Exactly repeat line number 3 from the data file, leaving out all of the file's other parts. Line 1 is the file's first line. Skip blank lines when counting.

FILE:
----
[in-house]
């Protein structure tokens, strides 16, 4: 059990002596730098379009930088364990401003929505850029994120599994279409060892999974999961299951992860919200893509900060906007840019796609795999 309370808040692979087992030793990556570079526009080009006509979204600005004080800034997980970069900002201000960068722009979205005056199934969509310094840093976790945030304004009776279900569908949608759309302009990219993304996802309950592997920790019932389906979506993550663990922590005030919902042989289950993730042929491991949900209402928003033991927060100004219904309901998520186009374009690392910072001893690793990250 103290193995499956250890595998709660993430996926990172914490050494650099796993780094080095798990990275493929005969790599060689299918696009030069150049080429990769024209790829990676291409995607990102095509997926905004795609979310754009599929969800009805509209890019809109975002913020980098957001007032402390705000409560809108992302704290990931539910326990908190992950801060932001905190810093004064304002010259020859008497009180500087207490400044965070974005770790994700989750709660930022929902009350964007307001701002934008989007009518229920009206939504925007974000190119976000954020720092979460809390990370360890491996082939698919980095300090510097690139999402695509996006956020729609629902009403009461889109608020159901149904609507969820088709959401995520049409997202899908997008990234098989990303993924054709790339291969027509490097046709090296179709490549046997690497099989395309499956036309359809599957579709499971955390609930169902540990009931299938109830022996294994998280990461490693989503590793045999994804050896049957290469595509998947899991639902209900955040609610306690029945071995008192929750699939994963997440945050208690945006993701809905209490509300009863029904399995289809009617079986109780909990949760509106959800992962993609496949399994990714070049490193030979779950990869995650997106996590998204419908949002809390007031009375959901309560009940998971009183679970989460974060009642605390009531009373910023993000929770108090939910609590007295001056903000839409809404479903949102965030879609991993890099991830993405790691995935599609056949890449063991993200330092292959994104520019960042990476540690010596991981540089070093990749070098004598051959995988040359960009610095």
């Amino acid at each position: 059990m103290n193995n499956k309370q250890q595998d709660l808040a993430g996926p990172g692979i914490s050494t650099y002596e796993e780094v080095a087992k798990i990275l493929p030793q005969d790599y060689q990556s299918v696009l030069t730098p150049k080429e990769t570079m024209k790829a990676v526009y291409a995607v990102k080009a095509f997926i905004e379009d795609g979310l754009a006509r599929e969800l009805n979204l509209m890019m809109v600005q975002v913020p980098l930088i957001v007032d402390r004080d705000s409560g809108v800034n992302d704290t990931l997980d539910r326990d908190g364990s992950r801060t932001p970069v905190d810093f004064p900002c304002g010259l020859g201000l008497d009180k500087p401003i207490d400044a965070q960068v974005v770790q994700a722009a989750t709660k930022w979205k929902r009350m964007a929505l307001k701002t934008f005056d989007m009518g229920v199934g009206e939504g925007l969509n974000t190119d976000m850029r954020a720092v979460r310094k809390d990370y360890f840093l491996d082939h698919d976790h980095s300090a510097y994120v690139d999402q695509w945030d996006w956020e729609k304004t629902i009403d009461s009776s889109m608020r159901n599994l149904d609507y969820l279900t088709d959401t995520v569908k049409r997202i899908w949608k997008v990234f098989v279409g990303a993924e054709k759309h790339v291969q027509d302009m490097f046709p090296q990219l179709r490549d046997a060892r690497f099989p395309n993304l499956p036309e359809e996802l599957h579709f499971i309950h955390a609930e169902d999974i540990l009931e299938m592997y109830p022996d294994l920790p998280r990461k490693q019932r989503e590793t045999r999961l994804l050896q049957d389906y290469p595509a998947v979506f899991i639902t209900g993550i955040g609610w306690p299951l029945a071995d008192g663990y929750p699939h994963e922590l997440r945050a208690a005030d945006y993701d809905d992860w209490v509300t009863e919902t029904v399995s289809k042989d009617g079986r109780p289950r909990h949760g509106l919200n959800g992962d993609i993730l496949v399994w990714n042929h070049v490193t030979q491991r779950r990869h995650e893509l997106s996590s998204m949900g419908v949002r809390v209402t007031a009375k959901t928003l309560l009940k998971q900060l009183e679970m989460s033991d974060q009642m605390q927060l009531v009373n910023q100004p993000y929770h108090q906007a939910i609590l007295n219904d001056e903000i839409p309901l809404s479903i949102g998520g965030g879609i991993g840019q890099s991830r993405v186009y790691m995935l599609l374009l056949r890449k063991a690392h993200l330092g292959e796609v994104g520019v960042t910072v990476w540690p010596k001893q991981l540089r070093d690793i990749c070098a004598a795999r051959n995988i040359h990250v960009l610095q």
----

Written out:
């Amino acid at each position: 059990m103290n193995n499956k309370q250890q595998d709660l808040a993430g996926p990172g692979i914490s050494t650099y002596e796993e780094v080095a087992k798990i990275l493929p030793q005969d790599y060689q990556s299918v696009l030069t730098p150049k080429e990769t570079m024209k790829a990676v526009y291409a995607v990102k080009a095509f997926i905004e379009d795609g979310l754009a006509r599929e969800l009805n979204l509209m890019m809109v600005q975002v913020p980098l930088i957001v007032d402390r004080d705000s409560g809108v800034n992302d704290t990931l997980d539910r326990d908190g364990s992950r801060t932001p970069v905190d810093f004064p900002c304002g010259l020859g201000l008497d009180k500087p401003i207490d400044a965070q960068v974005v770790q994700a722009a989750t709660k930022w979205k929902r009350m964007a929505l307001k701002t934008f005056d989007m009518g229920v199934g009206e939504g925007l969509n974000t190119d976000m850029r954020a720092v979460r310094k809390d990370y360890f840093l491996d082939h698919d976790h980095s300090a510097y994120v690139d999402q695509w945030d996006w956020e729609k304004t629902i009403d009461s009776s889109m608020r159901n599994l149904d609507y969820l279900t088709d959401t995520v569908k049409r997202i899908w949608k997008v990234f098989v279409g990303a993924e054709k759309h790339v291969q027509d302009m490097f046709p090296q990219l179709r490549d046997a060892r690497f099989p395309n993304l499956p036309e359809e996802l599957h579709f499971i309950h955390a609930e169902d999974i540990l009931e299938m592997y109830p022996d294994l920790p998280r990461k490693q019932r989503e590793t045999r999961l994804l050896q049957d389906y290469p595509a998947v979506f899991i639902t209900g993550i955040g609610w306690p299951l029945a071995d008192g663990y929750p699939h994963e922590l997440r945050a208690a005030d945006y993701d809905d992860w209490v509300t009863e919902t029904v399995s289809k042989d009617g079986r109780p289950r909990h949760g509106l919200n959800g992962d993609i993730l496949v399994w990714n042929h070049v490193t030979q491991r779950r990869h995650e893509l997106s996590s998204m949900g419908v949002r809390v209402t007031a009375k959901t928003l309560l009940k998971q900060l009183e679970m989460s033991d974060q009642m605390q927060l009531v009373n910023q100004p993000y929770h108090q906007a939910i609590l007295n219904d001056e903000i839409p309901l809404s479903i949102g998520g965030g879609i991993g840019q890099s991830r993405v186009y790691m995935l599609l374009l056949r890449k063991a690392h993200l330092g292959e796609v994104g520019v960042t910072v990476w540690p010596k001893q991981l540089r070093d690793i990749c070098a004598a795999r051959n995988i040359h990250v960009l610095q």